On April 11, 1972, members of the Advocates for Medical Information (AMI) gathered on the Diag to burn selected pages of the textbook Obstetrics and Gynecology (1971), edited by the University of Michigan’s Dr. J. Robert Willson. One protest organizer argued that the book was unrepentantly sexist, pointing out the following passages:
“Every aspect of a woman’s life is colored by her ability to accept the masochism that is part of her feminine role... [The normal woman] sacrifices her own personality to build up that of her husband.”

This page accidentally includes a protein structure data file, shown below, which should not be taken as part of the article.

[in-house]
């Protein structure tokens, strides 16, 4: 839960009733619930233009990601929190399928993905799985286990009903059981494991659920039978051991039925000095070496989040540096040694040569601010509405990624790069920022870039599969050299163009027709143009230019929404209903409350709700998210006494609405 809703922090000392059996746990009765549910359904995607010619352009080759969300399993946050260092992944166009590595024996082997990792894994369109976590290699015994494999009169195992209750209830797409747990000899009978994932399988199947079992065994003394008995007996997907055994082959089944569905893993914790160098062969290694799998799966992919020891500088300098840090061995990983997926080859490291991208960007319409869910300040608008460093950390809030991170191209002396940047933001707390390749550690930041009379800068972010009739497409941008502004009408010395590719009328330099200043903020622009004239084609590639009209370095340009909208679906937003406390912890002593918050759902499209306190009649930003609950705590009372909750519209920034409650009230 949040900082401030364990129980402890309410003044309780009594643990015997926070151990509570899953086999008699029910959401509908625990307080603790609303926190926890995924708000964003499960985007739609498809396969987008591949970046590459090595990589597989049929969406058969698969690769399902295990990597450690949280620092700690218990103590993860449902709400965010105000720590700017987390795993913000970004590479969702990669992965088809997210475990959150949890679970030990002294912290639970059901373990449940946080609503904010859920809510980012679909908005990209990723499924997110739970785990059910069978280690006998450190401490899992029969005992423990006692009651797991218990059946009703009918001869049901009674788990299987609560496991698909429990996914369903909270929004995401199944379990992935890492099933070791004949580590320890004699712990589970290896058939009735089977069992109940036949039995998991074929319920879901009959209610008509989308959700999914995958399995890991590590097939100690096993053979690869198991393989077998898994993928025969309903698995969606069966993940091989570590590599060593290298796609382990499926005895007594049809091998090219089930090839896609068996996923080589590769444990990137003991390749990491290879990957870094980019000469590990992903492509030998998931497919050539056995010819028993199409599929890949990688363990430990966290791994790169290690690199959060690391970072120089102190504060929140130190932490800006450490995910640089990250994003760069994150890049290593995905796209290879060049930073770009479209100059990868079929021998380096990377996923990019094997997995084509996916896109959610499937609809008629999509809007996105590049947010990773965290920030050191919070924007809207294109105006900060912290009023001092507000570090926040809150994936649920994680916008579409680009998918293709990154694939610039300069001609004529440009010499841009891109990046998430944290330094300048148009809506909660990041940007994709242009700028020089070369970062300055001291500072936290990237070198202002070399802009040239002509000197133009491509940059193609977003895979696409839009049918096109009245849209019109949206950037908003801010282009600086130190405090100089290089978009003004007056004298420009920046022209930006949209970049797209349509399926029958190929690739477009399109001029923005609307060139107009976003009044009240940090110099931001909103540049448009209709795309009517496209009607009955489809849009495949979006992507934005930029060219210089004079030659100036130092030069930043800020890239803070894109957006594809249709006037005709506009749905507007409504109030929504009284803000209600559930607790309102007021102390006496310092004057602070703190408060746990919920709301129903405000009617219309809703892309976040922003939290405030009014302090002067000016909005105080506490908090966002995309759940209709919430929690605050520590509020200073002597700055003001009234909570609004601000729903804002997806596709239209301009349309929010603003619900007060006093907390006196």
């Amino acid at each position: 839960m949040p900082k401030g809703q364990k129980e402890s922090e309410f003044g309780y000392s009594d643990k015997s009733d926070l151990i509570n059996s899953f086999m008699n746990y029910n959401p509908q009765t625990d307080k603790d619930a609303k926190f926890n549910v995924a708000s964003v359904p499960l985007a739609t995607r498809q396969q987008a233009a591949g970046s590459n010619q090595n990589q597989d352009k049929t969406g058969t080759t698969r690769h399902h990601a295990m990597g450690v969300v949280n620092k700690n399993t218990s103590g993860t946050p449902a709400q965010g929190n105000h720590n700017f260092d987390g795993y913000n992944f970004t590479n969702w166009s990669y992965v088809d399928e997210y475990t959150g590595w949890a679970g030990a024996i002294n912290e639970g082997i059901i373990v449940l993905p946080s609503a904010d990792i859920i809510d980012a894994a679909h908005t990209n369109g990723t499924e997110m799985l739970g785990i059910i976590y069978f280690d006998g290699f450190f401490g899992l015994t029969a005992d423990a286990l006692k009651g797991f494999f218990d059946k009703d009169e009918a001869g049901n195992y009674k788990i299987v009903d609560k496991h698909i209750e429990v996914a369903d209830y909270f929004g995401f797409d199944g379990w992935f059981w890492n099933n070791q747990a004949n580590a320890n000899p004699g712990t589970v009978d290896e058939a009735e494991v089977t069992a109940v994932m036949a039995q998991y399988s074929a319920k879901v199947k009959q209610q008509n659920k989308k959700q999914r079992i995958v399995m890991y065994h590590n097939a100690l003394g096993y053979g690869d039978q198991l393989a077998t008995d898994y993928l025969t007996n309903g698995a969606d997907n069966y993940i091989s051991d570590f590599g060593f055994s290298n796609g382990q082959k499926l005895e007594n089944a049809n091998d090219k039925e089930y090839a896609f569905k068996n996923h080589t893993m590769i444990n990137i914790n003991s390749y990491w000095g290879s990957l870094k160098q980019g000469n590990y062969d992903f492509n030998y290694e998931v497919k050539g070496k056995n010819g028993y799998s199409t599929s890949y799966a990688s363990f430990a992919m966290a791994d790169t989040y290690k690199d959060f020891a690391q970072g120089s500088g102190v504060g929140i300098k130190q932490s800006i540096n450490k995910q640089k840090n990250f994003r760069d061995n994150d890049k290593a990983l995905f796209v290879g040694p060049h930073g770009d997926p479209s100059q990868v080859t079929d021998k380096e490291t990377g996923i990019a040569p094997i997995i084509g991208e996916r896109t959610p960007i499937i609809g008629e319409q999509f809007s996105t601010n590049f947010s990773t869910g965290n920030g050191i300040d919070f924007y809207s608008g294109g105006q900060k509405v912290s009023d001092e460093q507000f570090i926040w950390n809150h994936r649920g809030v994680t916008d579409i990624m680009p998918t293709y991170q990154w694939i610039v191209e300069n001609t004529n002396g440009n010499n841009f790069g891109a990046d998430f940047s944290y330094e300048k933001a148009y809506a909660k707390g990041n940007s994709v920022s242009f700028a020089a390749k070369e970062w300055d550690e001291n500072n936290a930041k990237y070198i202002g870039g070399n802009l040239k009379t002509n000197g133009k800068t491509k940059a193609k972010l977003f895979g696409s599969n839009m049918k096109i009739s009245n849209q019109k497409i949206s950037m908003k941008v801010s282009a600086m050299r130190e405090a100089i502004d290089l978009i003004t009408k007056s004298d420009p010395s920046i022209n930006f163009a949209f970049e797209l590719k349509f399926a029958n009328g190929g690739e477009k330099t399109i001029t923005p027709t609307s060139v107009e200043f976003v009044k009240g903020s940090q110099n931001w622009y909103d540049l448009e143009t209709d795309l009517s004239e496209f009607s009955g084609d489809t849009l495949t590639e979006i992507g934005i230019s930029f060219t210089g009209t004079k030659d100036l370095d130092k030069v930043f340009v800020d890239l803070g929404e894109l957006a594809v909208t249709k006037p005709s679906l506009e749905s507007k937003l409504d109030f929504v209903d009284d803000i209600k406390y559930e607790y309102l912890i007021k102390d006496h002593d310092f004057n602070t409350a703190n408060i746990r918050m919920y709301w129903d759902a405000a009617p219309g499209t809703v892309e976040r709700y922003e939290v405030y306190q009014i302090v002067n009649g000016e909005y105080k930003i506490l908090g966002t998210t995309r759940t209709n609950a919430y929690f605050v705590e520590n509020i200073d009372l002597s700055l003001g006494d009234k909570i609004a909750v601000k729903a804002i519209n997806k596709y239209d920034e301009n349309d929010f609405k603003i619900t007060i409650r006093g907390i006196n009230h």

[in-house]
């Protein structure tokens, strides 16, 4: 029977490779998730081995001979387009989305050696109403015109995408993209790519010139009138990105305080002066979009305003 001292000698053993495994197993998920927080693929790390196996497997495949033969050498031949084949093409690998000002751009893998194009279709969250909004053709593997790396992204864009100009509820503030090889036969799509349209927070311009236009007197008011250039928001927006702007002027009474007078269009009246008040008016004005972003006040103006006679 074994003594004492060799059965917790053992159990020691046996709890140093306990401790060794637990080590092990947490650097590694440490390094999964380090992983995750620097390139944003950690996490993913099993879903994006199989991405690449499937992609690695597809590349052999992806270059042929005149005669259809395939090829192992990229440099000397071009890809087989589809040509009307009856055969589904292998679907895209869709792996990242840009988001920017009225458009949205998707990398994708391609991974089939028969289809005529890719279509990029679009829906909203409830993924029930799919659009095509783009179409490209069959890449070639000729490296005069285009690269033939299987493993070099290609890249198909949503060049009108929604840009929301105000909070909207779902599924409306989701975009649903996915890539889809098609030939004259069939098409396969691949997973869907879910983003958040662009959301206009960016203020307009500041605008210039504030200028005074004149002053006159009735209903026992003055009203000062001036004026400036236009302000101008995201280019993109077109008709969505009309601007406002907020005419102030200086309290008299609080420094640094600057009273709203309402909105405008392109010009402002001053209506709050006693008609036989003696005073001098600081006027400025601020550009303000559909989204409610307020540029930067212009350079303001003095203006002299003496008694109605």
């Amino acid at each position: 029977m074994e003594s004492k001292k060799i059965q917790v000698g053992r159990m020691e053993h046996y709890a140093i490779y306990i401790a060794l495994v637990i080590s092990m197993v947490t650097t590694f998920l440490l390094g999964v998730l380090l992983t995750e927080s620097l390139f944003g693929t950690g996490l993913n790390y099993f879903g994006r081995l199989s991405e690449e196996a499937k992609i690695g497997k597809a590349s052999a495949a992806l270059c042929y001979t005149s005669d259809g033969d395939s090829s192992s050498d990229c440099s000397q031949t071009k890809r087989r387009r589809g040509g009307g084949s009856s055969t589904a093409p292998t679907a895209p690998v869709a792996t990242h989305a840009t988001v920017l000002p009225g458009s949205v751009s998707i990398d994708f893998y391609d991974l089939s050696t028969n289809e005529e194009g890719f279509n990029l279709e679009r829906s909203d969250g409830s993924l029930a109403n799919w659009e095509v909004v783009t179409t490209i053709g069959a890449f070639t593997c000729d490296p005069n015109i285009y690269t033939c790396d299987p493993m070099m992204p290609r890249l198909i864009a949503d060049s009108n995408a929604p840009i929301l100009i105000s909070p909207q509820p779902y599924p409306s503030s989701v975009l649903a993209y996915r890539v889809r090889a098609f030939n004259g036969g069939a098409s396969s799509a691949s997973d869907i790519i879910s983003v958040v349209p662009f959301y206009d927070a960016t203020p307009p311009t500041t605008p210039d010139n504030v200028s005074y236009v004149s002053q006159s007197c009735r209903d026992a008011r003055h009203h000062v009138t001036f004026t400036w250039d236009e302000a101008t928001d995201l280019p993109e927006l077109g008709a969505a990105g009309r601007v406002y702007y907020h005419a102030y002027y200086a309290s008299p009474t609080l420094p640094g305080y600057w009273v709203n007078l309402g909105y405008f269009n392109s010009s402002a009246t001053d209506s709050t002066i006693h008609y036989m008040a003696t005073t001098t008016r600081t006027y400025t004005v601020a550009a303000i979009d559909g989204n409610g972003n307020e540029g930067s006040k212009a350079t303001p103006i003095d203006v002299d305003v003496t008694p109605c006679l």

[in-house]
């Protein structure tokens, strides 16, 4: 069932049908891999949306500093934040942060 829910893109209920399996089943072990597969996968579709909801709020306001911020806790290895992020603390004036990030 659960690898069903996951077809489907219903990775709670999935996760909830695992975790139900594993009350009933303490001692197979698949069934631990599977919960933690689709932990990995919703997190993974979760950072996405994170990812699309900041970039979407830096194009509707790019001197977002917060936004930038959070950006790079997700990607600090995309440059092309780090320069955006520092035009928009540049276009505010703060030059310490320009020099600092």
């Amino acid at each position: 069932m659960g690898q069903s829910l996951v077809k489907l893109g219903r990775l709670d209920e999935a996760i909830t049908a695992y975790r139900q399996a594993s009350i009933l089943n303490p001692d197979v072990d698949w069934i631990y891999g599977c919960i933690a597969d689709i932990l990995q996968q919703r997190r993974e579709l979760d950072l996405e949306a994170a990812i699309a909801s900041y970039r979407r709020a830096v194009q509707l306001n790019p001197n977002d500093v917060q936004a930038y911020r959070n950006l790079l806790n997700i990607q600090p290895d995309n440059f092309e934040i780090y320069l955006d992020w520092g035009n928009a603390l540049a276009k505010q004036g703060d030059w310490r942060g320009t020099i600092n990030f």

AMI hoped that this action would prompt revisions to medical textbooks that depicted women in infantilizing and demeaning ways. Himself a supporter of expanded women’s reproductive services, Willson did revise the book in response to the feminist criticism. The chapter was changed in the 1975 edition to cite feminist literature such as Our Bodies, Ourselves, Kate Millet’s Sexual Politics, and Robin Morgan’s Sisterhood is Powerful.
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